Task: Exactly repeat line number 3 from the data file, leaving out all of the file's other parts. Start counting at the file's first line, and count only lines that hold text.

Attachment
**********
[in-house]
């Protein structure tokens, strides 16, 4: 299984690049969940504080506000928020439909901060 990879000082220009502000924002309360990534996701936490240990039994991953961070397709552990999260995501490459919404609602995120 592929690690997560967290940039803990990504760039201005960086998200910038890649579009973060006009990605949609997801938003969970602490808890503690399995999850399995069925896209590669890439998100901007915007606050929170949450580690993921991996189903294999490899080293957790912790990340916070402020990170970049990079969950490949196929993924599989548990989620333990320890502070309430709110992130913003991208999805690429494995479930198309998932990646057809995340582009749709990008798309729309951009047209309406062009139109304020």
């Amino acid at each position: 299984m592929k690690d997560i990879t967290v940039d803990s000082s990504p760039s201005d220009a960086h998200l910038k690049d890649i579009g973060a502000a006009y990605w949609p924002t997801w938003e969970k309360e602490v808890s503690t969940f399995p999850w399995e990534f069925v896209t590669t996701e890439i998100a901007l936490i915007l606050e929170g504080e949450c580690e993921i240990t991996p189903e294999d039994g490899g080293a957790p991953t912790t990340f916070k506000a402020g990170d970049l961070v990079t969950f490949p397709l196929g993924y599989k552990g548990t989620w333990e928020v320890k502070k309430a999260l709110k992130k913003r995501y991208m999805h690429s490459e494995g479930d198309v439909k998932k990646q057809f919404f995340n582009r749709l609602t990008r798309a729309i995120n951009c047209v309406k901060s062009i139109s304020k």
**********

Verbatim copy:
């Amino acid at each position: 299984m592929k690690d997560i990879t967290v940039d803990s000082s990504p760039s201005d220009a960086h998200l910038k690049d890649i579009g973060a502000a006009y990605w949609p924002t997801w938003e969970k309360e602490v808890s503690t969940f399995p999850w399995e990534f069925v896209t590669t996701e890439i998100a901007l936490i915007l606050e929170g504080e949450c580690e993921i240990t991996p189903e294999d039994g490899g080293a957790p991953t912790t990340f916070k506000a402020g990170d970049l961070v990079t969950f490949p397709l196929g993924y599989k552990g548990t989620w333990e928020v320890k502070k309430a999260l709110k992130k913003r995501y991208m999805h690429s490459e494995g479930d198309v439909k998932k990646q057809f919404f995340n582009r749709l609602t990008r798309a729309i995120n951009c047209v309406k901060s062009i139109s304020k």